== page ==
P&G earnings beat as struggling retailers, costs eat into margins

(Reuters) - The world's largest consumer goods maker Procter & Gamble Co PG.N narrowly beat quarterly earnings expectations on Thursday, saying shrinking retailer inventories and higher commodities and transportation costs squeezed margins.

FILE PHOTO: The logo of Dow Jones Industrial Average stock market index listed company Procter & Gamble (PG) is seen on a tube of toothpaste in Los Angeles, California, United States, April 25, 2016. REUTERS/Lucy Nicholson/File Photo

Shares in P&G were down 2.4 percent in premarket trading, with lackluster third-quarter earnings and forecast dampening gains from P&G's earlier announcement that it was buying Merck KGaA's MRCG.DE consumer health business for about 3.4 billion euros ($4.2 billion). The deal will give P&G vitamin brands such as Seven Seas and greater exposure to Latin American and Asian markets.

The maker of Pampers diapers and Gillette razors said it expects full-year organic sales growth at the low end of its 2 to 3 percent range. Overall, P&G said it expects sales to rise about 3 percent, including acquisitions and divestitures.

U.S. packaged goods companies, already struggling with lower demand and price tensions with retailers, have recently begun flagging higher commodities and transportation costs. Railroads and truck fleets have raised prices amid a shortage of drivers, reduced capacity, higher fuel prices and a strengthening U.S. economy.

Sales are under pressure from lower prices, tightening inventories and growing private label brands at retailers including Walmart Inc WMT.N and Target Corp TGT.N, Chief Financial Officer Jon Moeller said on a call with journalists.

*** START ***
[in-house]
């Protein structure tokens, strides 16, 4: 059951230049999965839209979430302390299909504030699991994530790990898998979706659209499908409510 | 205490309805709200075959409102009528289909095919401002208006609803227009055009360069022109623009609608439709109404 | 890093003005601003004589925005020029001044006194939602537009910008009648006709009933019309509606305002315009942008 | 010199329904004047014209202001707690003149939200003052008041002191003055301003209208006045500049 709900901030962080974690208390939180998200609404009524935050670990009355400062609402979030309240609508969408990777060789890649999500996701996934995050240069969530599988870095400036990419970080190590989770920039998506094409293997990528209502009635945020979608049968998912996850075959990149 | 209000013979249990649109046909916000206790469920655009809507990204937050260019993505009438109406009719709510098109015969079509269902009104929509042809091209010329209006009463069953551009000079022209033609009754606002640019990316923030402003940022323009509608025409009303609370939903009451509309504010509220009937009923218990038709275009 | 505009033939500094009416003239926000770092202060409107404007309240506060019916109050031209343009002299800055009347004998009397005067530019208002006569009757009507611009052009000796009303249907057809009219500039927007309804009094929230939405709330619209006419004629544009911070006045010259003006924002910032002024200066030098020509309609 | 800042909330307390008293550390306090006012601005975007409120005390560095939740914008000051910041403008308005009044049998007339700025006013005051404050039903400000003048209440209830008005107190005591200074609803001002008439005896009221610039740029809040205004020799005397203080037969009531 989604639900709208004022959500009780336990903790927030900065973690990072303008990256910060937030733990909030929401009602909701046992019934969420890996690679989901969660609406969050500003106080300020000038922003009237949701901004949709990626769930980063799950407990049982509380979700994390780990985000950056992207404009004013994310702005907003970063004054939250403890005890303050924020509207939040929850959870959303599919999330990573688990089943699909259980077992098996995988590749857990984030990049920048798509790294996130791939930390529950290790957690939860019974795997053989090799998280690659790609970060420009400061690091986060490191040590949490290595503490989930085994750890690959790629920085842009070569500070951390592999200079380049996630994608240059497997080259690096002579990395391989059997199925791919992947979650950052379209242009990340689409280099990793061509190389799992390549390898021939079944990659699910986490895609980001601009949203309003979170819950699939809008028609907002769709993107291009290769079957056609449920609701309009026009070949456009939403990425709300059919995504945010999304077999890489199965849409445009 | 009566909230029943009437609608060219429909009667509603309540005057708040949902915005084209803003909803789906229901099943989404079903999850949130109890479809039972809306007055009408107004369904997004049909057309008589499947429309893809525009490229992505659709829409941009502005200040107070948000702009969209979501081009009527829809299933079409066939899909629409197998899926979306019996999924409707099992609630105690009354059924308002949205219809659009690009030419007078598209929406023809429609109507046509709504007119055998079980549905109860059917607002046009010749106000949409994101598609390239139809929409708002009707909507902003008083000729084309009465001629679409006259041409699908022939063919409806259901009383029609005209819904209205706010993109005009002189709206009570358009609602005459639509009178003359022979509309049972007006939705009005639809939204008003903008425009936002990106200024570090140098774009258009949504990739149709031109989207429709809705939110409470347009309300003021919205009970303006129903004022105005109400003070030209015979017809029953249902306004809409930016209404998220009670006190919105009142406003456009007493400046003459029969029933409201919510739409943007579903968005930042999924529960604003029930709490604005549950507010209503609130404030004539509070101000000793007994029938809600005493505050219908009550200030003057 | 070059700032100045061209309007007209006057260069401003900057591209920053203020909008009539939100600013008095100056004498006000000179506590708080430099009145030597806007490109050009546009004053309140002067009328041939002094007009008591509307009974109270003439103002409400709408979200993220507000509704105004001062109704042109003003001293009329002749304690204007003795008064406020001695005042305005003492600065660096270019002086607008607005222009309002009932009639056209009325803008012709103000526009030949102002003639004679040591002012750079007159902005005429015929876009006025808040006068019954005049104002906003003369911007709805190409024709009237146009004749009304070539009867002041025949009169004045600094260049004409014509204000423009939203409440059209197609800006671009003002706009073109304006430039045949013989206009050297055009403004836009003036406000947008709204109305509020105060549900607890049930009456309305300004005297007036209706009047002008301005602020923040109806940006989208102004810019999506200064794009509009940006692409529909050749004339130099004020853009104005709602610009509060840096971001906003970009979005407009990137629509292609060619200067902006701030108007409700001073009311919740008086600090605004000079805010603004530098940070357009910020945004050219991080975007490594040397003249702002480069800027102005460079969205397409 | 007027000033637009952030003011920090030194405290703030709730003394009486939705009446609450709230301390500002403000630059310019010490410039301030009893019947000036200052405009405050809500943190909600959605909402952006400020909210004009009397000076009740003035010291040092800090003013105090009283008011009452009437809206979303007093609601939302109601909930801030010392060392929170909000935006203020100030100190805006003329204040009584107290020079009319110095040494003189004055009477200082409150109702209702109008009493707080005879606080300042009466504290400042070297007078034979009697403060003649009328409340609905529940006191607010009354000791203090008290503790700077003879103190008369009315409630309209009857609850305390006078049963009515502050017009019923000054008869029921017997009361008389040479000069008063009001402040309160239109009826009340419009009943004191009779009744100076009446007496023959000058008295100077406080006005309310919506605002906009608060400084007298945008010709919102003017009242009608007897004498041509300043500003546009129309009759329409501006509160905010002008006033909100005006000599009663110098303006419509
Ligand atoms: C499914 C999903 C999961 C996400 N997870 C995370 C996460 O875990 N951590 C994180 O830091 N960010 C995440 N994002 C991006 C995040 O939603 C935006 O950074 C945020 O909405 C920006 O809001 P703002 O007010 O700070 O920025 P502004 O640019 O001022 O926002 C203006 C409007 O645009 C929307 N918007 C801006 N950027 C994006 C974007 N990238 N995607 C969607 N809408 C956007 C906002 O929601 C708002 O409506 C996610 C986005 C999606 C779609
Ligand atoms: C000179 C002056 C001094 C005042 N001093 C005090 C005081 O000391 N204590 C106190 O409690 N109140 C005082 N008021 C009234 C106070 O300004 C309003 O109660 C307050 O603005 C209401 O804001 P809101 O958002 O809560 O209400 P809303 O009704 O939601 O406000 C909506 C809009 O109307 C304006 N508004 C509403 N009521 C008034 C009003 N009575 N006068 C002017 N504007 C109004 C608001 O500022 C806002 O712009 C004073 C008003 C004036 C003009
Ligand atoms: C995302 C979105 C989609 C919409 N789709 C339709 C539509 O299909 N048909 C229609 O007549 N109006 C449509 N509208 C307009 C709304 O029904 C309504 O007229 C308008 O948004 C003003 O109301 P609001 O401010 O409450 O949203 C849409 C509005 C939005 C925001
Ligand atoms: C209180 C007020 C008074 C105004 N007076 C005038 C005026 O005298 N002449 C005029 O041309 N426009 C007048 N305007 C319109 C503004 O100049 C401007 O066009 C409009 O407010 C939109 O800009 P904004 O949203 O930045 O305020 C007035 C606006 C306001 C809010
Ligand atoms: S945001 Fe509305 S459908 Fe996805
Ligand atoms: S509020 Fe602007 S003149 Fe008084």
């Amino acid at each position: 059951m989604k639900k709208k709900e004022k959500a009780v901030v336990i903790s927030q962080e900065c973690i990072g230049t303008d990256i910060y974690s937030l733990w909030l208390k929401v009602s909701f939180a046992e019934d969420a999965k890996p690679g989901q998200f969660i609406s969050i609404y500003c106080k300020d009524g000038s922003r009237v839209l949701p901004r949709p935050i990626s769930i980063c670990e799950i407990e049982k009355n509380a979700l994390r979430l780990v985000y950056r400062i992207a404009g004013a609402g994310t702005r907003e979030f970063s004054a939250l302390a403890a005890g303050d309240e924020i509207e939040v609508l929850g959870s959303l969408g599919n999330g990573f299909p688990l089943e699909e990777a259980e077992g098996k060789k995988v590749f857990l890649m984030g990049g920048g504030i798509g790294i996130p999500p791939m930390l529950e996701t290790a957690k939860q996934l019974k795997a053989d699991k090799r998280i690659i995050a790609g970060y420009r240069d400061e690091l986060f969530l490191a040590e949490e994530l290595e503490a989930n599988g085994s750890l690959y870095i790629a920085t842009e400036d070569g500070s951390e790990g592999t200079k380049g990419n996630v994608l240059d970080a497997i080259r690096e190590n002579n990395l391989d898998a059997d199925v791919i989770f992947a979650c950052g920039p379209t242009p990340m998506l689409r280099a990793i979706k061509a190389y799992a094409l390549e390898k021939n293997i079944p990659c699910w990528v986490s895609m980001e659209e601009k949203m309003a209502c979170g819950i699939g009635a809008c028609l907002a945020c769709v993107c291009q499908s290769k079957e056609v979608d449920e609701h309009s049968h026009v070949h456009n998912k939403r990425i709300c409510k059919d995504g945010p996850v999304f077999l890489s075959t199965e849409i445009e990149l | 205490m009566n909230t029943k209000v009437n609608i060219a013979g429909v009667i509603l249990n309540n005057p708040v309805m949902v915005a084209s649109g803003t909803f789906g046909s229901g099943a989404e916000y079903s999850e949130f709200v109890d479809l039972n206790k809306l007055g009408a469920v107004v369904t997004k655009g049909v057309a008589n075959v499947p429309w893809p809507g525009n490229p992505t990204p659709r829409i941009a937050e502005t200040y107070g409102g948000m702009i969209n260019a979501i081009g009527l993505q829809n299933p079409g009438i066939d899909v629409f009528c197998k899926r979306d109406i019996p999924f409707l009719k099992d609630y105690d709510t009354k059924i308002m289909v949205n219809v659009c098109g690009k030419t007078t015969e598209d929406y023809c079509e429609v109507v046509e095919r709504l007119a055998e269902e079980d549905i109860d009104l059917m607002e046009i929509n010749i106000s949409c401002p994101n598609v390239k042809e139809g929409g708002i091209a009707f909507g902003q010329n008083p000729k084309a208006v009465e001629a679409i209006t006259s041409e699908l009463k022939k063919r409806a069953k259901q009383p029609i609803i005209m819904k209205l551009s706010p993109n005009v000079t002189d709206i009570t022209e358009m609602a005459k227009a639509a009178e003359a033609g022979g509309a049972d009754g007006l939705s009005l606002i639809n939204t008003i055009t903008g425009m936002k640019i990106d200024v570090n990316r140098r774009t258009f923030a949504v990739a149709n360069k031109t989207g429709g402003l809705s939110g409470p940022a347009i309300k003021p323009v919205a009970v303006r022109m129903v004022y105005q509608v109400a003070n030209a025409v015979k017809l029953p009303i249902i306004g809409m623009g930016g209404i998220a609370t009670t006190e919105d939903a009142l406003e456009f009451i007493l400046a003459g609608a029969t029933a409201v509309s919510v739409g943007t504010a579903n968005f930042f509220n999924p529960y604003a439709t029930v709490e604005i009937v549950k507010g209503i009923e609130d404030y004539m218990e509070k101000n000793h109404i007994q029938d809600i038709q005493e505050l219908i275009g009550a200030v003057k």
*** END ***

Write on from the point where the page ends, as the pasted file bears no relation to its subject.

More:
P&G operates in several politically volatile markets where consumption is down, including Egypt, Brazil and Nigeria, Moeller added.

Reported gross margin decreased by 100 basis points in the third quarter ended March 31. Net income attributable to the company fell to $2.51 billion, or 95 cents per share, compared with $2.52 billion, or 93 cents per share, a year earlier.

“Expectations were coming down entering the quarter, but organic sales growth was likely still below what investors were looking for,” Wells Fargo analyst Bonnie Herzog said.

Pricing is becoming an even bigger concern and fourth-quarter organic sales will need to accelerate to hit lowered full-year guidance, Herzog added.

Excluding items, the company earned $1 per share, beating analysts’ average estimate by 2 cents, according to Thomson Reuters I/B/E/S.

Net sales rose 4.3 percent to $16.28 billion, helped by demand for skincare products Olay and SK-II, as well as fabric and home care products such as Febreze. Analysts had expected sales of $16.21 billion.

P&G also said on Thursday that it was ending its PGT Healthcare joint venture with Teva Pharmaceutical Industries TEVA.N, saying its priorities and strategies were no longer aligned with Teva's.

Reporting by Vibhuti Sharma in Bengaluru; Editing by Supriya Kurane and Nick Zieminski